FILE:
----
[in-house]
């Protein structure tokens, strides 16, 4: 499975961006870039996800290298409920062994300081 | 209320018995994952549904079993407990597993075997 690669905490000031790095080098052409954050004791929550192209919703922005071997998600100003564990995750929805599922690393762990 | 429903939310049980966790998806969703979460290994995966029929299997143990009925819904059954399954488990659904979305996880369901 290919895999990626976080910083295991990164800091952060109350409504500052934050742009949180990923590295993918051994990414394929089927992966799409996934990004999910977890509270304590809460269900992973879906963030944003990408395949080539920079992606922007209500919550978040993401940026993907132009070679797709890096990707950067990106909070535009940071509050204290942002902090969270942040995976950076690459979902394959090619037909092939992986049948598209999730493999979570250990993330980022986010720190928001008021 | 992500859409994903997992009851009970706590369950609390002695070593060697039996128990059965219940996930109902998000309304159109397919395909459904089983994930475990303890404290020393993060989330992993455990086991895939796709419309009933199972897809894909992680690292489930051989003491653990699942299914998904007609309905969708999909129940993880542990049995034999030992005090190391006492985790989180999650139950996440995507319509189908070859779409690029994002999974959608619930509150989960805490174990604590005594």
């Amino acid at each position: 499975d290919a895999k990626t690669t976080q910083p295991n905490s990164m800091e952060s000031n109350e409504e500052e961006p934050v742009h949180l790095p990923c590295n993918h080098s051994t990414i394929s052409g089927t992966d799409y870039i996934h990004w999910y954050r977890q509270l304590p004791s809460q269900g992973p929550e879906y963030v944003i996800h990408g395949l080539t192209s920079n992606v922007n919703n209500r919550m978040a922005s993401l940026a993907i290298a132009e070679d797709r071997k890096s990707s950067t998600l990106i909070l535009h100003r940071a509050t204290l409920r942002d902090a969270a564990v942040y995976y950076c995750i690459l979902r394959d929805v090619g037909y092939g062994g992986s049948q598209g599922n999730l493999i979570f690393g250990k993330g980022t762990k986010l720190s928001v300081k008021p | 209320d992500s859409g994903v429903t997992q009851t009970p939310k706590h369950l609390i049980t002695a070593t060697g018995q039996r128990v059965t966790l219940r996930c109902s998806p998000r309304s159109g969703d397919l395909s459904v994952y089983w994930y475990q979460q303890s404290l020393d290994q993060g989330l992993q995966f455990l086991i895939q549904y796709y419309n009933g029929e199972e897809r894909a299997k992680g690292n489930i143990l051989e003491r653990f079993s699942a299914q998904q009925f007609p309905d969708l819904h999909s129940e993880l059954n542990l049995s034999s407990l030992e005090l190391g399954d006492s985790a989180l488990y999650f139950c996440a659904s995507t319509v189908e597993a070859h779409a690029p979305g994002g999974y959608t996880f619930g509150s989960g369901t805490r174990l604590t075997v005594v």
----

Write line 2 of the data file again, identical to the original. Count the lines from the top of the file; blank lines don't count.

């Protein structure tokens, strides 16, 4: 499975961006870039996800290298409920062994300081 | 209320018995994952549904079993407990597993075997 690669905490000031790095080098052409954050004791929550192209919703922005071997998600100003564990995750929805599922690393762990 | 429903939310049980966790998806969703979460290994995966029929299997143990009925819904059954399954488990659904979305996880369901 290919895999990626976080910083295991990164800091952060109350409504500052934050742009949180990923590295993918051994990414394929089927992966799409996934990004999910977890509270304590809460269900992973879906963030944003990408395949080539920079992606922007209500919550978040993401940026993907132009070679797709890096990707950067990106909070535009940071509050204290942002902090969270942040995976950076690459979902394959090619037909092939992986049948598209999730493999979570250990993330980022986010720190928001008021 | 992500859409994903997992009851009970706590369950609390002695070593060697039996128990059965219940996930109902998000309304159109397919395909459904089983994930475990303890404290020393993060989330992993455990086991895939796709419309009933199972897809894909992680690292489930051989003491653990699942299914998904007609309905969708999909129940993880542990049995034999030992005090190391006492985790989180999650139950996440995507319509189908070859779409690029994002999974959608619930509150989960805490174990604590005594």